I recently watched this movie in its entirety, by the way, convinced it couldn't be as awful as I'd remembered (I took Jason to see the movie because he wouldn't believe it was as bad as I'd said).   It may have been worse.  Just.... truly...  an horrendous movie in so many ways, from scripting to acting to derivative creatures and scenarios to the worst love interest in a movie I can remember...  and it will make you very glad we escaped 90's big-budget movie-making alive and intact.

What's stunning is that so many people had to have worked on that GD iguana, and apparently nobody pointed out that this thing just made no sense, and wouldn't it just be better to redesign based upon the Japanese version rather than start from scratch?  And didn't anybody talk to a biologist or even a high school anatomy student while figuring out what a 30-story animal would look like if they were going to walk away from Gozilla classic?

Anyhow, this movie has largely been forgotten, and gladly so.  I wouldn't mind another American remake or Japanese/ American remake where it seemed like everyone wasn't so busy patting themselves on the back and second guessing 50 years of awesome movies that they wound up with a boorish movie with a crummy looking monster.  Sure, go CGI and do some mild redesign, just so long as Man in Suit never goes away...

UT is hosting an informational seminar on the bio-mechanics of  Kaiju (Giant Monsters) on Wednesday.  Be there or be square.

*btw: an anatomical difference between lizards and dinosaurs?  Lizards have splayed legs vs. how dinosaurs have hips that place the legs under them.  Think how monitor lizards get around versus how triceratops stands.  See, you learn important stuff here all the time.

Saturday, October 23, 2010

Monstering it Up

We've received quite a few Monster posts, and I hope we get a few more! (The Admiral is even threatening to participate).

A short while ago someone suggested I try eating Franken Berry Cereal while watching a Frankenstein movie.

We do requests!

Mission accomplished

Sunday, October 17, 2010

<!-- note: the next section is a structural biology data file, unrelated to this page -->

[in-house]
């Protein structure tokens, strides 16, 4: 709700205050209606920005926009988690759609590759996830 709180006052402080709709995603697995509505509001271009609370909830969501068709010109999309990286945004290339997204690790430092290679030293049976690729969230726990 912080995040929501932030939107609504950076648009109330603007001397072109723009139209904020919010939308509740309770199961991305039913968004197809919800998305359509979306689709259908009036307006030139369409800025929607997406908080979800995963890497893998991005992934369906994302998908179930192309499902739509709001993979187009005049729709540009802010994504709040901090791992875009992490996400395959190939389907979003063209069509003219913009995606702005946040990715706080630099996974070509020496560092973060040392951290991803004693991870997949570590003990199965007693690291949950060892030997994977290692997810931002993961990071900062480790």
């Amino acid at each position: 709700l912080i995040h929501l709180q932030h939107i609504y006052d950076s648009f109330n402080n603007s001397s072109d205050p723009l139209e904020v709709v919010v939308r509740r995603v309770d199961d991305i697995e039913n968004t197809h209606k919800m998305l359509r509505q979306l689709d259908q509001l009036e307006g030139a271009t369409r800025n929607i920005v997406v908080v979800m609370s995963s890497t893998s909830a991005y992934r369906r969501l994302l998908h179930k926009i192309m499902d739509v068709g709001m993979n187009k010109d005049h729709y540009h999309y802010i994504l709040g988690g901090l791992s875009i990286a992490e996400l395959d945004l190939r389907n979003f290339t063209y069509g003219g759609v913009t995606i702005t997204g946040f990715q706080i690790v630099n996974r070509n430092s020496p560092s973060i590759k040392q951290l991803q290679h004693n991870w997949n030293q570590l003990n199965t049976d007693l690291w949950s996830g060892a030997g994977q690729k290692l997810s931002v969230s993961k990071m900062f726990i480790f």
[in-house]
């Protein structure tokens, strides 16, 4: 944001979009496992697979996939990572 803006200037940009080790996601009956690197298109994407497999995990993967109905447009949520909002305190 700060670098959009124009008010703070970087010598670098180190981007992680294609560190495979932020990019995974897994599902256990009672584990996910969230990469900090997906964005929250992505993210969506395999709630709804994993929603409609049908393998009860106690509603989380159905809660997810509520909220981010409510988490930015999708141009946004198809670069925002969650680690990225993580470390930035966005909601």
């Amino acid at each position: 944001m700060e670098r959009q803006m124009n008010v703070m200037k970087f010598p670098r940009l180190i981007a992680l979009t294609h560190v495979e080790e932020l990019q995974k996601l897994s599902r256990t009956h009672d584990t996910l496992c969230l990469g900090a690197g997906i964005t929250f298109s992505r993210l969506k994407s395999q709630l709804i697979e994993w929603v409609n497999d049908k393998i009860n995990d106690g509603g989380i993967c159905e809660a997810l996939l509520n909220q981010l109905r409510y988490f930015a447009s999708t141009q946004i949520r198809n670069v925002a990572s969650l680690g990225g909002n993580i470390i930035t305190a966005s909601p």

Ghost of Frankenstein: Not Very Good

Oh, dear.

So, this evening I watched the fourth in the series of Frankenstein movies from Universal Studios.  Perhaps its fitting that this fourth and uninspired edition falls into the same category as many un-asked for fourth installments, like, say...  The Phantom Menace, Indiana Jones and the Crystal Whatzit, Superman IV: The Quest for Peace, and on and on.

By this installment, Karloff had bailed on the role and Universal had brought in Lon Chaney, Jr., the guy who played the Wolfman in the original, uh... The Wolfman and son of much more talented actor, Lon Chaney.  Much as how you really were surprised how much better Peter Weller was as Robocop than Robert Burke as the cyborg cop, so Karloff is to Chaney.  Chaney seems to believe just standing there or walking around stiffly is all that's required.

Lugosi and Chaney, Jr. are going to find a way to raise this child together
The plot...  well, the villagers in the village of, uhm, Frankenstein, decide to tear down the castle, and it turns out Lugosi/ Ygor is still living in the castle despite having been shot point blank in the chest in the previous movie.  The Monster sort of falls out of the wreckage of the castle (don't ask), and gets hit by lightning, and then they take him to see this brother of the son of Franken...

You know what?

This movie more or less marks the sure breaking point for the franchise into unintentional self-parody.  From here on out, it seems the Universal Pictures are mostly monster meet ups and team ups, and the sort of stuff that more or less slowly squeezed the life out of the characters and turned them from big screen draw to kid's matinee material.

In short, it wasn't very good.  Despite a plot that involved brain transplants and a weird subtext to the Karloff/ Lugosi rivalry when Lugosi's Ygor gets his brain put into the monster (thereby more or less killing Karloff's version of the monster), something just doesn't click.  Anyway, you can't fault it for either jumping through plot hoops to make sense and tie into the previous films or a shortage of wacky ideas.  Its just...  I dunno.

And, yeah, there's a ghost of Henry Frankenstein for, like, three seconds and...  it just doesn't really make any sense.  But he is still very definitely into SCIENCE.

This sort of creepier than anything in the actual movie

Saturday, October 16, 2010

Rounding Up: Longhorns, Interactivity, Son of Frankenstein

1) Longhorns at Nebraska